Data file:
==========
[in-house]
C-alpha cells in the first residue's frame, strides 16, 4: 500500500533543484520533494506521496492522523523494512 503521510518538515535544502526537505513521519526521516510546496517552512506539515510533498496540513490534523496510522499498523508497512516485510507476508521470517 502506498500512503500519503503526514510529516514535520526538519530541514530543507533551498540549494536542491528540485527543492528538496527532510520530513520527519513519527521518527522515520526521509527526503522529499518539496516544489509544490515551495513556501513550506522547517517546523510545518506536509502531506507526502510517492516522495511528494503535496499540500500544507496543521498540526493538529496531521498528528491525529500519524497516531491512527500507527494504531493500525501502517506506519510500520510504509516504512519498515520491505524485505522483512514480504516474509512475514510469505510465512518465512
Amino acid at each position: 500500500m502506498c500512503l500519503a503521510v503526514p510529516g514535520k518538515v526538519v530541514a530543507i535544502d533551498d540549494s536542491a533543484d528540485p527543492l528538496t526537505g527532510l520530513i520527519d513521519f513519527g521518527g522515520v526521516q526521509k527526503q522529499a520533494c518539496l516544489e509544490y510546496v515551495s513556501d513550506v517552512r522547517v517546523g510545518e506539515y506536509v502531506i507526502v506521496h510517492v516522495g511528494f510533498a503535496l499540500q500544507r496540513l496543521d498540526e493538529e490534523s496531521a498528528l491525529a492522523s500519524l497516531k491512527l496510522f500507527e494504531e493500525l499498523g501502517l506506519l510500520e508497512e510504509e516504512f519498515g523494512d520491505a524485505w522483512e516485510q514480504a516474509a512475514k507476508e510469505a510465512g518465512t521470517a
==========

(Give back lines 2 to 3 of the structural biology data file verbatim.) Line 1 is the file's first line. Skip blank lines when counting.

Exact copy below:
C-alpha cells in the first residue's frame, strides 16, 4: 500500500533543484520533494506521496492522523523494512 503521510518538515535544502526537505513521519526521516510546496517552512506539515510533498496540513490534523496510522499498523508497512516485510507476508521470517 502506498500512503500519503503526514510529516514535520526538519530541514530543507533551498540549494536542491528540485527543492528538496527532510520530513520527519513519527521518527522515520526521509527526503522529499518539496516544489509544490515551495513556501513550506522547517517546523510545518506536509502531506507526502510517492516522495511528494503535496499540500500544507496543521498540526493538529496531521498528528491525529500519524497516531491512527500507527494504531493500525501502517506506519510500520510504509516504512519498515520491505524485505522483512514480504516474509512475514510469505510465512518465512
Amino acid at each position: 500500500m502506498c500512503l500519503a503521510v503526514p510529516g514535520k518538515v526538519v530541514a530543507i535544502d533551498d540549494s536542491a533543484d528540485p527543492l528538496t526537505g527532510l520530513i520527519d513521519f513519527g521518527g522515520v526521516q526521509k527526503q522529499a520533494c518539496l516544489e509544490y510546496v515551495s513556501d513550506v517552512r522547517v517546523g510545518e506539515y506536509v502531506i507526502v506521496h510517492v516522495g511528494f510533498a503535496l499540500q500544507r496540513l496543521d498540526e493538529e490534523s496531521a498528528l491525529a492522523s500519524l497516531k491512527l496510522f500507527e494504531e493500525l499498523g501502517l506506519l510500520e508497512e510504509e516504512f519498515g523494512d520491505a524485505w522483512e516485510q514480504a516474509a512475514k507476508e510469505a510465512g518465512t521470517a